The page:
Scientists have discovered higher-than-expected levels of ozone-destroying chlorofluorocarbon (CFC) gases in the atmosphere – strongly suggesting illegal manufacture, use and emissions.
The findings were published in Nature Communications on 18 May by a group of scientists from the Massachusetts Institute of Technology, Stanford University and the University of Bristol.
Their paper, Joint inference of CFC lifetimes and banks suggests previously unidentified emissions, gives new estimates for unexpected CFC emissions during the period 2014-16 and reports the presence of unexpected levels of CFC-11, CFC-12 and CFC-113.
Production of these three gases has been banned globally since 2010, except for very small quantities in some years of CFC-12 to manufacture metered-dose inhalers.
CFC-11 has primarily been used in blowing agents for the production of polyurethane foams, CFC-12 was used primarily as a refrigerant and CFC-113 as a cleaning solvent for electrical and electronic components; CFC-113 is also used as a feedstock to manufacture other chemicals, including climate-harming hydrofluorocarbons (HFCs) which are widely used in refrigeration and air-conditioning.
EIA Climate Campaigns Leader Clare Perry said: “This study provides more compelling evidence that the Montreal Protocol and world governments must urgently step up to a number of challenges – the illegal trade and use of CFCs and other ozone-depleting substances, emissions from the use of these chemicals in the manufacturing of other chemicals and the banks of ozone-depleting substances that continue to release super greenhouse gases to the atmosphere.
“As the world moves towards net-zero in 2050, we simply cannot afford to not close these loopholes.”
The issue of unexpected CFC-11 emissions was first raised in 2018 and EIA investigations subsequently discovered that the source was the illegal production and use of CFC-11 in China for making polyurethane foam blowing agents.
Swift action from China to crack down on the illegal CFC-11 use showed an immediate effect in the atmosphere, with 2019 emissions decreasing significantly.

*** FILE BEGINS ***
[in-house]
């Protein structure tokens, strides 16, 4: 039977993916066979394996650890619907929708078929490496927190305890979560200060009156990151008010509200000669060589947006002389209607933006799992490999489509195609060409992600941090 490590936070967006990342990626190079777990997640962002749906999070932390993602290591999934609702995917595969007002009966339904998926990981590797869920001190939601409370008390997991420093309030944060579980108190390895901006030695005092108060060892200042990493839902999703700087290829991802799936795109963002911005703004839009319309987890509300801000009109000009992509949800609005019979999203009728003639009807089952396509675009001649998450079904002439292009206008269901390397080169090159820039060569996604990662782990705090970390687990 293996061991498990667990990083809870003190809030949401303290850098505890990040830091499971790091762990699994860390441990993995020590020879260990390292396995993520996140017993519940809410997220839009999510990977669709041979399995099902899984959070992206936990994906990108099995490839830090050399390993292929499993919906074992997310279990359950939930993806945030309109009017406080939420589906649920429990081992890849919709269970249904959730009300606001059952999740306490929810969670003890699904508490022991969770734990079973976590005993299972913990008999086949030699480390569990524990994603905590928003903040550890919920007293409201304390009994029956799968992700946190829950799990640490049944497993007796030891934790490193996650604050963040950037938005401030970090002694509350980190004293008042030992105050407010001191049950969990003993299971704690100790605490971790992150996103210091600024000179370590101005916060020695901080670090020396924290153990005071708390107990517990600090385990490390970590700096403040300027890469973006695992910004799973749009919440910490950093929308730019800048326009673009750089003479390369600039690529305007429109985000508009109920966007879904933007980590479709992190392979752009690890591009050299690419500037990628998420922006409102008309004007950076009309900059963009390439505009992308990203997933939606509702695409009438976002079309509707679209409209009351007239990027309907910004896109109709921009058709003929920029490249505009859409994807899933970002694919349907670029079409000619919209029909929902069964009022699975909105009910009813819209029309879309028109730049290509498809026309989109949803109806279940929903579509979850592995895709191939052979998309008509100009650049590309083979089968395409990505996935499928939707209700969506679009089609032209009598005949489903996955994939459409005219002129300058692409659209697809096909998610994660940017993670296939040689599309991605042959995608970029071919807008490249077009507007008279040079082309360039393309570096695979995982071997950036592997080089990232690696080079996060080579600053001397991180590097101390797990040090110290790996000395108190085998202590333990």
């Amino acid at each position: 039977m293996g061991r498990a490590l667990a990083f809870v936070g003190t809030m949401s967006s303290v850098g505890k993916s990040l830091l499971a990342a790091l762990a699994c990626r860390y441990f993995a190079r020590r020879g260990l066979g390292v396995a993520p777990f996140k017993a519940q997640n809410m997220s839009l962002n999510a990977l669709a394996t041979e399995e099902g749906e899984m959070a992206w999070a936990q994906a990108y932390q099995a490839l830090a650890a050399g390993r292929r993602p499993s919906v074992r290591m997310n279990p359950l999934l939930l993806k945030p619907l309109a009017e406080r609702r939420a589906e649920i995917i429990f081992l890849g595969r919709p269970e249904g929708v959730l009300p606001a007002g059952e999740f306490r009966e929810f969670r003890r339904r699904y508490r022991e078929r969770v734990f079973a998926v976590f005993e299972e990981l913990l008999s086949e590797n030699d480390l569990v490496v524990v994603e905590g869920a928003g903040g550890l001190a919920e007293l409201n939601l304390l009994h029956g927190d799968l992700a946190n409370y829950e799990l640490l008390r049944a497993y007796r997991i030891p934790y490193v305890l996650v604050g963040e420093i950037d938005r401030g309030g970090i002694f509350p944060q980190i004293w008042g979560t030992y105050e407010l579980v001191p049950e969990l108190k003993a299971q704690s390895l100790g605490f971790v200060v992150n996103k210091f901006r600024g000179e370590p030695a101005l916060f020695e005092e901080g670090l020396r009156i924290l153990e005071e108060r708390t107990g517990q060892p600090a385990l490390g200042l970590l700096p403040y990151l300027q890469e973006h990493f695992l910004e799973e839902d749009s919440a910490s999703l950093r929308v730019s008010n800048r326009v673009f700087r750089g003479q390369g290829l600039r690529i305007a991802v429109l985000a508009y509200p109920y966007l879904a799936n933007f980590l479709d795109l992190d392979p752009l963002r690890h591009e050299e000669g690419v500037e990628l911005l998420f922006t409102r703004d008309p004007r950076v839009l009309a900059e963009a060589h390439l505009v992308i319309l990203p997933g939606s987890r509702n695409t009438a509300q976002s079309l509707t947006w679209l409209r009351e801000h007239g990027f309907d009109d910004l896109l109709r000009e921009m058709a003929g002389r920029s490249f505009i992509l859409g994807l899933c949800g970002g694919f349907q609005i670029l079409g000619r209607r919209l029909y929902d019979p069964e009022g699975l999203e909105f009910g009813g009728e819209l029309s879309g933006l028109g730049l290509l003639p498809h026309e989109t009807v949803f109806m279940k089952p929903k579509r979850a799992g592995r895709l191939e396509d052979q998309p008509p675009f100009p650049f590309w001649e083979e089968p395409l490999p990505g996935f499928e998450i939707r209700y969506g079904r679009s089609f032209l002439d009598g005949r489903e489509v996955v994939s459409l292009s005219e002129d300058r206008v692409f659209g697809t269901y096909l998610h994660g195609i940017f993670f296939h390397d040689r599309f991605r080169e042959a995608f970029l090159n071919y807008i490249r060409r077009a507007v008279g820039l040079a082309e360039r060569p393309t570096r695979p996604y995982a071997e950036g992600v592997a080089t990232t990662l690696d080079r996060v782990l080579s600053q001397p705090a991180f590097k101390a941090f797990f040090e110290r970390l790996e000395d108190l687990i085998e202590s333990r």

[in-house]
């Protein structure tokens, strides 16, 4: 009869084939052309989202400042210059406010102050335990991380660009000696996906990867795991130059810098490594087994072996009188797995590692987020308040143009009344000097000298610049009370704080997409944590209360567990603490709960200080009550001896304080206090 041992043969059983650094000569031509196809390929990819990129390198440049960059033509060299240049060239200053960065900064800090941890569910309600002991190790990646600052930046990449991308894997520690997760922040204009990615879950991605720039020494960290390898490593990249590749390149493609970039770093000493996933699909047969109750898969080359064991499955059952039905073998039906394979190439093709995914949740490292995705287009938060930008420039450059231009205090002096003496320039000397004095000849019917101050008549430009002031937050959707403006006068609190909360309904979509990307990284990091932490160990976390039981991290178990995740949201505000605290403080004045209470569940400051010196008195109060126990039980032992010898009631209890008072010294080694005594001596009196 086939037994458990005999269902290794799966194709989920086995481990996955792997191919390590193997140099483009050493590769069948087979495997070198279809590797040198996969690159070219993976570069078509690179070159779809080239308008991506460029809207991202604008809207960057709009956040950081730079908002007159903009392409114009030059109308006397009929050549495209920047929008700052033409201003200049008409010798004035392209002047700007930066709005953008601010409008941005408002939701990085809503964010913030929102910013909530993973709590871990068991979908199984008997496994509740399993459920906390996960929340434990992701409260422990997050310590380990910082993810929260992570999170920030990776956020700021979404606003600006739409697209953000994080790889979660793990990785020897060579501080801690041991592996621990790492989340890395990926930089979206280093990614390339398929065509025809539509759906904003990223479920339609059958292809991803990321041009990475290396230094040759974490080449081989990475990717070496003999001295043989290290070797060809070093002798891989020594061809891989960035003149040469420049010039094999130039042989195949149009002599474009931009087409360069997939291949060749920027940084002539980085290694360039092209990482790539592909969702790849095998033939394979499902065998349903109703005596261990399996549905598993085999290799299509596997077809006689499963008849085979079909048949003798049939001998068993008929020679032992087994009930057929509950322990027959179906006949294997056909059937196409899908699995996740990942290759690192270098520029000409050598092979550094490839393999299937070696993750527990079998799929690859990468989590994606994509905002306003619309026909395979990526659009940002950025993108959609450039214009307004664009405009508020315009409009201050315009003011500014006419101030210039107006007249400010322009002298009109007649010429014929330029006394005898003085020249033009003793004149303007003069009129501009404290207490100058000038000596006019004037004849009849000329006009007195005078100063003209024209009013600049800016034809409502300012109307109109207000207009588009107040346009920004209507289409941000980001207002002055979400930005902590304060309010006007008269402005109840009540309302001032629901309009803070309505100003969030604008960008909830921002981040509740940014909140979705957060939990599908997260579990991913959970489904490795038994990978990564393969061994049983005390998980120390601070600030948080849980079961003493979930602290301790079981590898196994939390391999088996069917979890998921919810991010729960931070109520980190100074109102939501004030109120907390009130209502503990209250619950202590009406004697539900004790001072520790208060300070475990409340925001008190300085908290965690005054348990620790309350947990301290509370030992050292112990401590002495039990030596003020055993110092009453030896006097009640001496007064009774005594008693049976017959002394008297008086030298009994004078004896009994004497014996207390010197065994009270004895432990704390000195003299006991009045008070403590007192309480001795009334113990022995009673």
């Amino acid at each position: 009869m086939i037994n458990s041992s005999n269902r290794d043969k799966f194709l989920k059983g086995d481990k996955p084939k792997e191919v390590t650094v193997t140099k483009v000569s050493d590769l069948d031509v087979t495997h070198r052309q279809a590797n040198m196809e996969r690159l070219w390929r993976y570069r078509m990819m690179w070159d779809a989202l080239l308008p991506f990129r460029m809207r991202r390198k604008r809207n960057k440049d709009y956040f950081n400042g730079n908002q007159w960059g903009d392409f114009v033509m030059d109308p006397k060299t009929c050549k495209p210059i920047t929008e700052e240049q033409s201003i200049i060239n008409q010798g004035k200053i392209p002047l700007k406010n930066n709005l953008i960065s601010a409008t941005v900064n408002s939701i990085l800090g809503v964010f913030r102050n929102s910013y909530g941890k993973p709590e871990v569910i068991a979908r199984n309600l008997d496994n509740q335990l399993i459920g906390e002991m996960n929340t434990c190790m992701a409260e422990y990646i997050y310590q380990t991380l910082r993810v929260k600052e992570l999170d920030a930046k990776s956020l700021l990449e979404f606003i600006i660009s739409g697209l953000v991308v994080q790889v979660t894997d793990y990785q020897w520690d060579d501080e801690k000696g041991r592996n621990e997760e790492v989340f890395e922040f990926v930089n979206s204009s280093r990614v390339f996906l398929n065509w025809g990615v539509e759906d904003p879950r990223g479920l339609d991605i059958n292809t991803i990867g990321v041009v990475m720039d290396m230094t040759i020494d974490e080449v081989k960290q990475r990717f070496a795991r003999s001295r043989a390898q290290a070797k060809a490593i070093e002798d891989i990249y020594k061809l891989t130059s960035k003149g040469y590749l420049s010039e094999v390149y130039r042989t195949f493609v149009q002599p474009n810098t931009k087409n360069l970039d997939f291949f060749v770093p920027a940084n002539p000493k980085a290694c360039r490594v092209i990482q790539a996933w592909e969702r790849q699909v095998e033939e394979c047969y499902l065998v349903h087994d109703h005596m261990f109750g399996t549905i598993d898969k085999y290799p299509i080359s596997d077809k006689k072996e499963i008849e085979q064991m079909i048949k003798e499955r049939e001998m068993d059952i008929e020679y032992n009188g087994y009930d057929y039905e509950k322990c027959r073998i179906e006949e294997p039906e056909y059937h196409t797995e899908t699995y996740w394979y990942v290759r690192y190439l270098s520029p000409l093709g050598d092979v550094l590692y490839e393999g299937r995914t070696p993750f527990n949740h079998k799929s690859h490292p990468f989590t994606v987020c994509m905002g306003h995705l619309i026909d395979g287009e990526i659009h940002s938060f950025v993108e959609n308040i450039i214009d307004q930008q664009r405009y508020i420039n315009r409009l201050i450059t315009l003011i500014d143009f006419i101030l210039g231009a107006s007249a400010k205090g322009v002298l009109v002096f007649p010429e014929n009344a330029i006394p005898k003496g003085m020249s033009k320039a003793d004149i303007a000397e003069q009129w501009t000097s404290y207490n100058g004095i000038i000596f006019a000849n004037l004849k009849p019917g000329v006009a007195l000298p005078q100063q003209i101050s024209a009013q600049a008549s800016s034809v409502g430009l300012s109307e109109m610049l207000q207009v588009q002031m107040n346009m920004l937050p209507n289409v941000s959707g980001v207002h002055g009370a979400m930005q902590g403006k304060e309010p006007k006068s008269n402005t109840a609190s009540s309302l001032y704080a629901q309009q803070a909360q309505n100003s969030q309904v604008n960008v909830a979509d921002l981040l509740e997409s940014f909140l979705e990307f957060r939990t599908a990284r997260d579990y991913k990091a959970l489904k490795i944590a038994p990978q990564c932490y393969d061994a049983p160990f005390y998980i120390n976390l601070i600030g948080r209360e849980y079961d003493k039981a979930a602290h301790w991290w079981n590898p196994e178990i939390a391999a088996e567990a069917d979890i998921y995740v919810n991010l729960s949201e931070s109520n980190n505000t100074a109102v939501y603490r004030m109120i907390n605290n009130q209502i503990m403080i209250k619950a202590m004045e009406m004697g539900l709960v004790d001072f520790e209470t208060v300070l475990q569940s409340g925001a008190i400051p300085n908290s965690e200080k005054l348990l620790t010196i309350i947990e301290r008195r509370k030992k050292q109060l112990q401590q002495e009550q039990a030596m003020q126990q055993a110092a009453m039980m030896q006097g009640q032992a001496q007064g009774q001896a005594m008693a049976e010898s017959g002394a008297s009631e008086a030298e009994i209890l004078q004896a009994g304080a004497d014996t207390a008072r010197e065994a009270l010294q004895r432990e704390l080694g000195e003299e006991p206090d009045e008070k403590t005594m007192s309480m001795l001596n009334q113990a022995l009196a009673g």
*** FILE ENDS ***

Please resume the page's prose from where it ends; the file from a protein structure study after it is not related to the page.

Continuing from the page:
Although the new study does not pinpoint potential sources, China is overwhelmingly implicated in CFC-11; and with East Asia identified as the source of the CFC-12 and CFC-113 emissions in other studies, it is highly likely that China is again the culprit for these gases.
A series of papers have been published in recent years looking at unexpected emissions of CFCs, which are ozone-depleting substances and also potent greenhouse gases.
Scientists measure the concentration of these gases in the atmosphere over time, extrapolate estimated emissions from their measurements and then look at whether the emissions are in line with what would be expected from continued uses, including from the banks of old equipment and products still containing and potentially leaking CFCs, such as old fridges and foams.
Getting an estimate for new and unexpected emissions is therefore highly dependent on the size of the CFC banks and the release rates from these banks over time, which is extremely difficult to estimate.
Another challenge with estimating CFC emissions is the uncertainty regarding the lifetimes of the chemicals in the atmosphere. This new study looked at both the lifetimes and banks for three CFCs and suggests that emissions are likely larger than previously estimated.
Based on the new modelling, the paper’s authors estimate new, unexpected emissions during 2014-16 of 23,200 tonnes per year of CFC-11, 18,300 tonnes per year of CFC-12 and 7,800 tonnes per year of CFC-113. These estimates are substantially larger than previously identified sources.
Due to the high Global Warming Potential of the CFCs in question, the unexpected and new emissions of the three gases over 2014-16 totalled more than one billion tonnes of CO2-equivalent, more than twice the annual UK greenhouse gas emissions.
EIA is calling for a comprehensive evaluation of the Montreal Protocol’s monitoring, reporting, verification, compliance and enforcement mechanisms to ensure that the phase-out of ozone-depleting substances is sustained and to explore additional climate benefits that can be achieved such as accelerating the Kigali Amendment to the Montreal Protocol to phase down HFCs and addressing feedstock emissions.